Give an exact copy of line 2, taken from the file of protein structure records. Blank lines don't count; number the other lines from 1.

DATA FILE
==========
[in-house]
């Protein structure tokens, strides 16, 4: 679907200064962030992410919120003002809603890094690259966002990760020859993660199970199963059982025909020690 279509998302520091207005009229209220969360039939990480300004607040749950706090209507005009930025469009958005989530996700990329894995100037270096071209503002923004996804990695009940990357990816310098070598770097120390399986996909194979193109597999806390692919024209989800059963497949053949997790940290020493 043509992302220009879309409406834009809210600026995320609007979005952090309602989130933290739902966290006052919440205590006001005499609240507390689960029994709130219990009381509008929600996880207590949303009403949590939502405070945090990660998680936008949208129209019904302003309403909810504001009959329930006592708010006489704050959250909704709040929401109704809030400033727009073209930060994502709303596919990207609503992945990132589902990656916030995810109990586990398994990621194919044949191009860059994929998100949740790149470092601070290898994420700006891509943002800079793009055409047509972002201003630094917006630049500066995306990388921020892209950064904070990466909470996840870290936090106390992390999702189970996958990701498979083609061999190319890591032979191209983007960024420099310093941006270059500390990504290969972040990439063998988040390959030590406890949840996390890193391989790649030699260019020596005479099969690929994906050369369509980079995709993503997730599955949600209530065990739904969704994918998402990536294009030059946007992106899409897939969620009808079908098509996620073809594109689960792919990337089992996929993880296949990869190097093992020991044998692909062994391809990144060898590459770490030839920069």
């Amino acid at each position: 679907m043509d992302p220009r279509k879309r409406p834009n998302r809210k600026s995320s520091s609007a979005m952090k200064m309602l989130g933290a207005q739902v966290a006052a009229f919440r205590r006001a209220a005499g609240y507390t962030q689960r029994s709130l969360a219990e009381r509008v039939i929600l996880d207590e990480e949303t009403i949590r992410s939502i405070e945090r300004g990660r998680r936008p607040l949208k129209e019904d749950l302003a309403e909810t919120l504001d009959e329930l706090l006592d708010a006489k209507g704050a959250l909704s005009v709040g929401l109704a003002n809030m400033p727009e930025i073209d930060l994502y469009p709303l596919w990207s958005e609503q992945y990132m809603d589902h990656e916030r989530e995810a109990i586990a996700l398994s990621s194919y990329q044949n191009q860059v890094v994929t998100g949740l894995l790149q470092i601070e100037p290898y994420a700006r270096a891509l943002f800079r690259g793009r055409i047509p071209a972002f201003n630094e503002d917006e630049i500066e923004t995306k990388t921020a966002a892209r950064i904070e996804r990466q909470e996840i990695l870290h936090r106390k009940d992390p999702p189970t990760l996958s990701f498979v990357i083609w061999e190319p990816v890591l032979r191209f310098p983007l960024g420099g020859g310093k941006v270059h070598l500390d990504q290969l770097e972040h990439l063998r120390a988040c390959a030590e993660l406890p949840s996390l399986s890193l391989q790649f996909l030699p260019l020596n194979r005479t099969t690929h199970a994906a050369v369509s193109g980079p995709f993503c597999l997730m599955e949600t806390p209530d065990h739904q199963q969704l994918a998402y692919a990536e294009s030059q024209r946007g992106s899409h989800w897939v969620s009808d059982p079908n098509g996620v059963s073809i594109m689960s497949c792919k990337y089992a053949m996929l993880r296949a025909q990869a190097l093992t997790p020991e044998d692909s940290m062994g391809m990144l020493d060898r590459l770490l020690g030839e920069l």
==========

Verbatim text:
């Protein structure tokens, strides 16, 4: 679907200064962030992410919120003002809603890094690259966002990760020859993660199970199963059982025909020690 279509998302520091207005009229209220969360039939990480300004607040749950706090209507005009930025469009958005989530996700990329894995100037270096071209503002923004996804990695009940990357990816310098070598770097120390399986996909194979193109597999806390692919024209989800059963497949053949997790940290020493 043509992302220009879309409406834009809210600026995320609007979005952090309602989130933290739902966290006052919440205590006001005499609240507390689960029994709130219990009381509008929600996880207590949303009403949590939502405070945090990660998680936008949208129209019904302003309403909810504001009959329930006592708010006489704050959250909704709040929401109704809030400033727009073209930060994502709303596919990207609503992945990132589902990656916030995810109990586990398994990621194919044949191009860059994929998100949740790149470092601070290898994420700006891509943002800079793009055409047509972002201003630094917006630049500066995306990388921020892209950064904070990466909470996840870290936090106390992390999702189970996958990701498979083609061999190319890591032979191209983007960024420099310093941006270059500390990504290969972040990439063998988040390959030590406890949840996390890193391989790649030699260019020596005479099969690929994906050369369509980079995709993503997730599955949600209530065990739904969704994918998402990536294009030059946007992106899409897939969620009808079908098509996620073809594109689960792919990337089992996929993880296949990869190097093992020991044998692909062994391809990144060898590459770490030839920069």